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Wild. 19 of the 24 hourly heat index records at DFW (since 1953) have been set or tied during this year's relentless heat wave. The only other remaining years are 1966 (2), 1980 (2) and 2020 (1). Surprised the all-time record (well, since 1953) is only 117F at DFW. Really puts these 120F+ readings further north in perspective.

image.thumb.png.30be55aad587f415ea935f05b1a66df2.png

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7 hours ago, TheClimateChanger said:

Some context for the ongoing heat wave. Shared this in the Lakes & Ohio Valley forum, but feel it appropriate for here. Gives some insight into how the combination of heat and humidity are simply unprecedented over parts of the Plains states.  I feel too much emphasis is placed on the temperature readings, with insufficient consideration on the dewpoint. 1936 had many extreme temperatures, but, by all accounts, humidity appears to have been exceptionally low during much of the heat wave. The heat today is different with dewpoints increasingly reaching into the 80s, and wet bulb temperatures creeping eerily close to levels which pose an extreme danger to life. I think the NWS should consider a third tier of heat alerts - an extreme heat emergency - for these future extreme wet bulb temperature events, where people are advised to shelter in a climate-controlled place, at least during the afternoons.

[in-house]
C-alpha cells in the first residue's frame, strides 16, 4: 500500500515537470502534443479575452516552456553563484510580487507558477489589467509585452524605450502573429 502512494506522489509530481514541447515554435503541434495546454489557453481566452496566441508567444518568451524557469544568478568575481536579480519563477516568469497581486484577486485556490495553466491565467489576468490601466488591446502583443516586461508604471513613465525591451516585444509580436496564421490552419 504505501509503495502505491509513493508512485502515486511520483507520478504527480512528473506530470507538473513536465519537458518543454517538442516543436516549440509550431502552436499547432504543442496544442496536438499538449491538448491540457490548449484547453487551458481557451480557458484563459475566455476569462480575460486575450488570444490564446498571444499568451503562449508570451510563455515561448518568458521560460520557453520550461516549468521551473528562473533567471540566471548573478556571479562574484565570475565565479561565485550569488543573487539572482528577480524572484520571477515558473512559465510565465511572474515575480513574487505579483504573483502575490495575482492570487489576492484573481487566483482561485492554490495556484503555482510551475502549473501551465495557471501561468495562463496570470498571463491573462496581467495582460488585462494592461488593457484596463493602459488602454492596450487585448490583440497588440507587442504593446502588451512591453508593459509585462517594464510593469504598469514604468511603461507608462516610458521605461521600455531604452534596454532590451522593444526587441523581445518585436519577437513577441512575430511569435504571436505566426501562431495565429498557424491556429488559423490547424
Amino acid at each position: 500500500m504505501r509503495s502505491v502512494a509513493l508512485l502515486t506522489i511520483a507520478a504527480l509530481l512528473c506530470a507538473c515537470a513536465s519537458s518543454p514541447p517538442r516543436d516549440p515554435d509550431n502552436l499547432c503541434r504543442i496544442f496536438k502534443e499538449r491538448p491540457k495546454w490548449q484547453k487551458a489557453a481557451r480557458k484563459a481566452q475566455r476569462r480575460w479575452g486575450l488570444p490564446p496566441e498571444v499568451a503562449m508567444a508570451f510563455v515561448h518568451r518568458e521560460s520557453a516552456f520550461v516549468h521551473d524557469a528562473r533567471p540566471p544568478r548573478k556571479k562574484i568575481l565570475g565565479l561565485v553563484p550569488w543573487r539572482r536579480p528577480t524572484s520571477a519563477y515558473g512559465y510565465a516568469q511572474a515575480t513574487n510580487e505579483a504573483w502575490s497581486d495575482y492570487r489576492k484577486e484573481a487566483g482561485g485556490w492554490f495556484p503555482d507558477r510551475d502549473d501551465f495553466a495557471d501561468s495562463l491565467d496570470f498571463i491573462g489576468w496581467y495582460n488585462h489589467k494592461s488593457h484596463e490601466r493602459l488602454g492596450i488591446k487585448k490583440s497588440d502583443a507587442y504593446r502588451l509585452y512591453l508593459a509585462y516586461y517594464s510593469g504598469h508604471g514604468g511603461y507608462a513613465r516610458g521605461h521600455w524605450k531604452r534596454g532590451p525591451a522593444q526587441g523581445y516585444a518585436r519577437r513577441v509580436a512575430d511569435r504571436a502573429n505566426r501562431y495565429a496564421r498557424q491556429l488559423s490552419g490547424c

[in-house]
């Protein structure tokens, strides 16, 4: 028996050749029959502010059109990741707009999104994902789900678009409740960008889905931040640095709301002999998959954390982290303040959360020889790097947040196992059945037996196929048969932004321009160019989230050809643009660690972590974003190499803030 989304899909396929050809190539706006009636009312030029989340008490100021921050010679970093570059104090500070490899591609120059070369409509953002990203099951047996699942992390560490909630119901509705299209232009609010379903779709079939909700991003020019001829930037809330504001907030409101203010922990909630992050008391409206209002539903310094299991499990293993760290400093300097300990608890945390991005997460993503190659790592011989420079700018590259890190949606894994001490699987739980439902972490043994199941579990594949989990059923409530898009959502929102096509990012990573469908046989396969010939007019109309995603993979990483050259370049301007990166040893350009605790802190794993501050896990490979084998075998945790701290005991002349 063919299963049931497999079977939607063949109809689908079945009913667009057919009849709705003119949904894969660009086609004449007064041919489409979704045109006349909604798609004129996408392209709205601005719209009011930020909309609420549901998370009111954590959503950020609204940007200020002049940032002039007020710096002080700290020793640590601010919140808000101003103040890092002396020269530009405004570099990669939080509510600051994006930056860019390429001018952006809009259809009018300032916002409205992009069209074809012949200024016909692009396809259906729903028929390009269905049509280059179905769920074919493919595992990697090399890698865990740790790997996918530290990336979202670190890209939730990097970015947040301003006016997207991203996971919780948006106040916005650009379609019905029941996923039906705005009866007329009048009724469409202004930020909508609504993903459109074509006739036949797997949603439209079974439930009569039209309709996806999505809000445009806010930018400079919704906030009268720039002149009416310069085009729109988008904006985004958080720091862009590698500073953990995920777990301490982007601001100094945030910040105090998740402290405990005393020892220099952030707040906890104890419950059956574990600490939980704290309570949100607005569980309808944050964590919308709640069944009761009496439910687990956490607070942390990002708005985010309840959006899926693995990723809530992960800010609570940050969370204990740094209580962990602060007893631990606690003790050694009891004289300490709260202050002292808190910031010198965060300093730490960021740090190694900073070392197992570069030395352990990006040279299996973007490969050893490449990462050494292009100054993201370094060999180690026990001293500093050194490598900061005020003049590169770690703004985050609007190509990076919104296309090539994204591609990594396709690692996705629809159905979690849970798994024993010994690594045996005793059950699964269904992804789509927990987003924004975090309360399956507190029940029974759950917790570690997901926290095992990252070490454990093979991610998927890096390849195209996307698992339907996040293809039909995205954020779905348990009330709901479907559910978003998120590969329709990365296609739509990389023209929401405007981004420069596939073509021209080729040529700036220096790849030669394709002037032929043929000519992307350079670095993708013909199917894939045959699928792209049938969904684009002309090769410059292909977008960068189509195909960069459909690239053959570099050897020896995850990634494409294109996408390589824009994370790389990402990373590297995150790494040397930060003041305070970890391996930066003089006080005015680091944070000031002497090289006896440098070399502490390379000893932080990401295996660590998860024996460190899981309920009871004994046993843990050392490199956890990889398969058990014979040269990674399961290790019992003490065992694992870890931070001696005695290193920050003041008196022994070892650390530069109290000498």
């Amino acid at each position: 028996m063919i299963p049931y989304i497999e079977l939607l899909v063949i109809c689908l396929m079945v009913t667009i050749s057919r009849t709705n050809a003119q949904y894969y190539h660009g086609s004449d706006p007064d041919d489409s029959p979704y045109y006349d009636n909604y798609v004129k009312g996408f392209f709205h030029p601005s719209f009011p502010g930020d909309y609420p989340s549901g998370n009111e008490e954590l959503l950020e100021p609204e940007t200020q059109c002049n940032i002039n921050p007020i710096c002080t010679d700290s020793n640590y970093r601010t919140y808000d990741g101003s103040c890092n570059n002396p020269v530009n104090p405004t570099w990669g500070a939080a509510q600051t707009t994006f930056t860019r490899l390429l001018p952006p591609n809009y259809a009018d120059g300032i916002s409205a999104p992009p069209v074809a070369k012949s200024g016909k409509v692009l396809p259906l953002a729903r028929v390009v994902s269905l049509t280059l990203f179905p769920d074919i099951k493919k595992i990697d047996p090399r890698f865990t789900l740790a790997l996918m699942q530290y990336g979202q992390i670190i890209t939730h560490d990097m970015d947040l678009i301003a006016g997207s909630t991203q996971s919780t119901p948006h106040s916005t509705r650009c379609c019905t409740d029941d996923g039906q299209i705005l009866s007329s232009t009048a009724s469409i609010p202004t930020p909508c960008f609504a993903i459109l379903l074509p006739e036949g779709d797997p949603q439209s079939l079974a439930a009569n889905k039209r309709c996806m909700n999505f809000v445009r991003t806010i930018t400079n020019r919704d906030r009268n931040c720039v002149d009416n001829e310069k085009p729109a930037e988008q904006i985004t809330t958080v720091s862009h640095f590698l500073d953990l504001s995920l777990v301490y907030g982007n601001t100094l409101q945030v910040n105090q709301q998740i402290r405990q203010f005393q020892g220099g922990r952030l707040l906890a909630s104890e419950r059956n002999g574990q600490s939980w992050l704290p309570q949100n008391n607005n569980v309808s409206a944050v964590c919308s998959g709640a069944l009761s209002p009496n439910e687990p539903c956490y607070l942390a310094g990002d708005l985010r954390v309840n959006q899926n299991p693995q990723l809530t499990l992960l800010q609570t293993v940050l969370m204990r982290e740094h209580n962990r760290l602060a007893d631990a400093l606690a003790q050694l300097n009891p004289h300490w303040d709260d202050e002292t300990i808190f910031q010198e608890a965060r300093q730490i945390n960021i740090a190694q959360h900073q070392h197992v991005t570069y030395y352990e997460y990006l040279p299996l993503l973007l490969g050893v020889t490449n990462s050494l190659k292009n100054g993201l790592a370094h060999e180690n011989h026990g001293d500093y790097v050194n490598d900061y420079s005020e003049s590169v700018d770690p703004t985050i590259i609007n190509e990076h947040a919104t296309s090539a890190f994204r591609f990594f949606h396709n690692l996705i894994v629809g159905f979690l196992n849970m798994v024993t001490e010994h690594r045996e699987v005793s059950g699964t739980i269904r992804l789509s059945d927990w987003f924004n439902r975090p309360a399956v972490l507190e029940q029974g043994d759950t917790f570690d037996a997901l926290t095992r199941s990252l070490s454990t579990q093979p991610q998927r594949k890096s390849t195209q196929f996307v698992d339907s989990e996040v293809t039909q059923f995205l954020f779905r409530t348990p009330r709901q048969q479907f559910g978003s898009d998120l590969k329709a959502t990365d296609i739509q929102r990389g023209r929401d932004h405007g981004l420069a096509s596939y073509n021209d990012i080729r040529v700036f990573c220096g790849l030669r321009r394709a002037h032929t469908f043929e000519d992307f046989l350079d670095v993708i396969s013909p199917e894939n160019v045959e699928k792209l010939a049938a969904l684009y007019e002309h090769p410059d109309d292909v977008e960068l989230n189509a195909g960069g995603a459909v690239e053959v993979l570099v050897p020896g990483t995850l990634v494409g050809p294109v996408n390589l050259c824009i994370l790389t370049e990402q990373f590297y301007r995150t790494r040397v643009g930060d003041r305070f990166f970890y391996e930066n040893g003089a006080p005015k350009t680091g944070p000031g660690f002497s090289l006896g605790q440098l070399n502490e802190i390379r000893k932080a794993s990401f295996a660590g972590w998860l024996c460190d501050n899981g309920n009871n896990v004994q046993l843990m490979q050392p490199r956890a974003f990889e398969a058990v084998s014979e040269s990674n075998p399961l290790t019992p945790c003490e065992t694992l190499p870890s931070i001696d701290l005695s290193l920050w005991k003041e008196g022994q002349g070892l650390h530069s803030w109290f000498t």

Just 2023 doing 2023 things.

07F424B4-52D2-4427-93F7-67E24C51C373.png.51a67413df8f586cdaebde4156cffffb.png

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Here is my updated analysis.

Jan: 0.87 ± 0.01 C (3m lagged ENSO -0.99)

Feb: 0.98 ± 0.01 C (3m lagged ENSO -0.90)

Mar: 1.20 ± 0.01 C (3m lagged ENSO -0.86)

Apr: 1.00 ± 0.01 C (3m lagged ENSO -0.71)

May: 0.93 ± 0.01 C (3m lagged ENSO -0.46)

Jun: 1.08 ± 0.01 C (3m lagged ENSO -0.11)

Jul: 1.18 ± 0.02 C (3m lagged ENSO +0.14)

Aug: 1.18 ± 0.13 C (3m lagged ENSO +0.46)

Sep: 1.13 ± 0.21 C (3m lagged ENSO +0.84)

Oct: 1.15 ± 0.22 C (3m lagged ENSO +1.00)

Nov: 1.16 ± 0.23 C (predicted 3m lagged ENSO +1.25)

Dec: 1.15 ± 0.24 C (predicted 3m lagged ENSO +1.35)

2023 Average: 1.083 ± 0.05 

Probability of >= 1.02 is near 100% (new record)

Probability of >= 1.03 is 98%

Probability of <= 1.01 is near 0%

Probability of between 1.02 and 1.04 is 5%

Probability of between 1.05 and 1.07 is 31%

Probability of between 1.08 and 1.10 is 44%

Probability of >= 1.11 is 19% 

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On 8/22/2023 at 6:49 AM, TheClimateChanger said:

Do you mean exponential? In a logarithmic function, the increase in the dependent variable tails off over time (assuming time is your independent variable, as is the case here).

Yup, expo ... And from that, I'm still seeing "predictions" of where we are going that appear to lean linear.  Not sure that is empirically supported - 

 

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33 minutes ago, bdgwx said:

UAH TLT came in at +0.69 C. It is the warmest August in their dataset by a long shot.

cIqJ6VF.jpg

UAH needs to average 0.55 for the rest of the year to break 2016's record. Doable considering higher values in the past 2 months, and the strengthening nino. Would expect uah to peak early in 2024.  UAH temperatures are recovering to record levels much faster after the 2016 compared to the 1998 nino peak. Either warming is accelerating or UAH has changed or both.

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1 hour ago, bdgwx said:

UAH TLT came in at +0.69 C. It is the warmest August in their dataset by a long shot.

cIqJ6VF.jpg